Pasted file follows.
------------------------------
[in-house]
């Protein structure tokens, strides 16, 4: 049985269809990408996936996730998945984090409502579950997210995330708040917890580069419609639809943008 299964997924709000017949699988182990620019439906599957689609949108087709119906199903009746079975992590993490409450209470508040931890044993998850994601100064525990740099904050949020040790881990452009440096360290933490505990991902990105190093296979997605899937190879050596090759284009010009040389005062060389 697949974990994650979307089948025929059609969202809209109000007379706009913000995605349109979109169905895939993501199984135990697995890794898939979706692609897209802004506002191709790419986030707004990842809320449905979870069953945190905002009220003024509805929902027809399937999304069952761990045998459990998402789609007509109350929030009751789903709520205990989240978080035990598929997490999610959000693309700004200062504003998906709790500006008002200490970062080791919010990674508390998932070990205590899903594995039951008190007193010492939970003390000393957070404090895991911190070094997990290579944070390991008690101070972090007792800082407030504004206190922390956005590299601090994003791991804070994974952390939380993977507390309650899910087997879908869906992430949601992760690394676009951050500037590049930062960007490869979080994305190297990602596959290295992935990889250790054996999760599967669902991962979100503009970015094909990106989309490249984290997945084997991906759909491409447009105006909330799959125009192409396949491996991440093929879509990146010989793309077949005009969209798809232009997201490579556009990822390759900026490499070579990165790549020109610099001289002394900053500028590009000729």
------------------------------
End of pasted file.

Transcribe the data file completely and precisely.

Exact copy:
[in-house]
């Protein structure tokens, strides 16, 4: 049985269809990408996936996730998945984090409502579950997210995330708040917890580069419609639809943008 299964997924709000017949699988182990620019439906599957689609949108087709119906199903009746079975992590993490409450209470508040931890044993998850994601100064525990740099904050949020040790881990452009440096360290933490505990991902990105190093296979997605899937190879050596090759284009010009040389005062060389 697949974990994650979307089948025929059609969202809209109000007379706009913000995605349109979109169905895939993501199984135990697995890794898939979706692609897209802004506002191709790419986030707004990842809320449905979870069953945190905002009220003024509805929902027809399937999304069952761990045998459990998402789609007509109350929030009751789903709520205990989240978080035990598929997490999610959000693309700004200062504003998906709790500006008002200490970062080791919010990674508390998932070990205590899903594995039951008190007193010492939970003390000393957070404090895991911190070094997990290579944070390991008690101070972090007792800082407030504004206190922390956005590299601090994003791991804070994974952390939380993977507390309650899910087997879908869906992430949601992760690394676009951050500037590049930062960007490869979080994305190297990602596959290295992935990889250790054996999760599967669902991962979100503009970015094909990106989309490249984290997945084997991906759909491409447009105006909330799959125009192409396949491996991440093929879509990146010989793309077949005009969209798809232009997201490579556009990822390759900026490499070579990165790549020109610099001289002394900053500028590009000729």